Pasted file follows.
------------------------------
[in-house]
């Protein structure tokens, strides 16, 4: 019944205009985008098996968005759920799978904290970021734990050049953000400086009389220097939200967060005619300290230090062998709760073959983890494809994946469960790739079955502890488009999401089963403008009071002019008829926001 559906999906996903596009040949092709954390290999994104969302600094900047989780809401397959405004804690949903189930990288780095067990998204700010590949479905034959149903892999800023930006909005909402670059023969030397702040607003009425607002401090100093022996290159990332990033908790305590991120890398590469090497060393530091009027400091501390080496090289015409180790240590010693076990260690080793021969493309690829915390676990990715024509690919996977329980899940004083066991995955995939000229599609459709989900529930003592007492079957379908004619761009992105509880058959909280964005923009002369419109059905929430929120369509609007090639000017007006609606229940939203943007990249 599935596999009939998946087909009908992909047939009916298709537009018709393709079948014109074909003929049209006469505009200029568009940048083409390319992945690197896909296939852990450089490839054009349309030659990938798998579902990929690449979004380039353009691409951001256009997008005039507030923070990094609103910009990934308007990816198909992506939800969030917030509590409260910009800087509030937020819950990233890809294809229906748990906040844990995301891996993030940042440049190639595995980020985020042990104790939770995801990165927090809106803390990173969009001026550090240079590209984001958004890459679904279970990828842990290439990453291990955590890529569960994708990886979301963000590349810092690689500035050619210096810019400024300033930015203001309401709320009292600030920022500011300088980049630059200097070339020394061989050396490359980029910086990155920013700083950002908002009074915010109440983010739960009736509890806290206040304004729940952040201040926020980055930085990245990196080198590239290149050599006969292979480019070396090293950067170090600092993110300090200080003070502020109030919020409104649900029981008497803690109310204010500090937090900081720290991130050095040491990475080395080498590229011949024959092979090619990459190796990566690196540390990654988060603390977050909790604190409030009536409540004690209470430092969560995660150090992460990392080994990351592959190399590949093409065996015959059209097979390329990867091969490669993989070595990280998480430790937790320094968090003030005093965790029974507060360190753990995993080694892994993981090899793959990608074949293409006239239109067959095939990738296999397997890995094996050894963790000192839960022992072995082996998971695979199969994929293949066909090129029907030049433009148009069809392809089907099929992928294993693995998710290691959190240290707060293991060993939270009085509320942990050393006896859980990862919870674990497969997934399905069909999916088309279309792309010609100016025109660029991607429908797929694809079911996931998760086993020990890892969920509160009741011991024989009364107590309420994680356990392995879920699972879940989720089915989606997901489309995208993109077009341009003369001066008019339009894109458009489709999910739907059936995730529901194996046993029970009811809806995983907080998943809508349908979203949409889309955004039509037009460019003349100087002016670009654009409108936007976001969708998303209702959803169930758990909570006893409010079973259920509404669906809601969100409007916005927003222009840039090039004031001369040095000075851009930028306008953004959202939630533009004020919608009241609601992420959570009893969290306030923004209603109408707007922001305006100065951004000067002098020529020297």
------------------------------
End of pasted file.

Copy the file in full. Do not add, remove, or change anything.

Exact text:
[in-house]
């Protein structure tokens, strides 16, 4: 019944205009985008098996968005759920799978904290970021734990050049953000400086009389220097939200967060005619300290230090062998709760073959983890494809994946469960790739079955502890488009999401089963403008009071002019008829926001 559906999906996903596009040949092709954390290999994104969302600094900047989780809401397959405004804690949903189930990288780095067990998204700010590949479905034959149903892999800023930006909005909402670059023969030397702040607003009425607002401090100093022996290159990332990033908790305590991120890398590469090497060393530091009027400091501390080496090289015409180790240590010693076990260690080793021969493309690829915390676990990715024509690919996977329980899940004083066991995955995939000229599609459709989900529930003592007492079957379908004619761009992105509880058959909280964005923009002369419109059905929430929120369509609007090639000017007006609606229940939203943007990249 599935596999009939998946087909009908992909047939009916298709537009018709393709079948014109074909003929049209006469505009200029568009940048083409390319992945690197896909296939852990450089490839054009349309030659990938798998579902990929690449979004380039353009691409951001256009997008005039507030923070990094609103910009990934308007990816198909992506939800969030917030509590409260910009800087509030937020819950990233890809294809229906748990906040844990995301891996993030940042440049190639595995980020985020042990104790939770995801990165927090809106803390990173969009001026550090240079590209984001958004890459679904279970990828842990290439990453291990955590890529569960994708990886979301963000590349810092690689500035050619210096810019400024300033930015203001309401709320009292600030920022500011300088980049630059200097070339020394061989050396490359980029910086990155920013700083950002908002009074915010109440983010739960009736509890806290206040304004729940952040201040926020980055930085990245990196080198590239290149050599006969292979480019070396090293950067170090600092993110300090200080003070502020109030919020409104649900029981008497803690109310204010500090937090900081720290991130050095040491990475080395080498590229011949024959092979090619990459190796990566690196540390990654988060603390977050909790604190409030009536409540004690209470430092969560995660150090992460990392080994990351592959190399590949093409065996015959059209097979390329990867091969490669993989070595990280998480430790937790320094968090003030005093965790029974507060360190753990995993080694892994993981090899793959990608074949293409006239239109067959095939990738296999397997890995094996050894963790000192839960022992072995082996998971695979199969994929293949066909090129029907030049433009148009069809392809089907099929992928294993693995998710290691959190240290707060293991060993939270009085509320942990050393006896859980990862919870674990497969997934399905069909999916088309279309792309010609100016025109660029991607429908797929694809079911996931998760086993020990890892969920509160009741011991024989009364107590309420994680356990392995879920699972879940989720089915989606997901489309995208993109077009341009003369001066008019339009894109458009489709999910739907059936995730529901194996046993029970009811809806995983907080998943809508349908979203949409889309955004039509037009460019003349100087002016670009654009409108936007976001969708998303209702959803169930758990909570006893409010079973259920509404669906809601969100409007916005927003222009840039090039004031001369040095000075851009930028306008953004959202939630533009004020919608009241609601992420959570009893969290306030923004209603109408707007922001305006100065951004000067002098020529020297």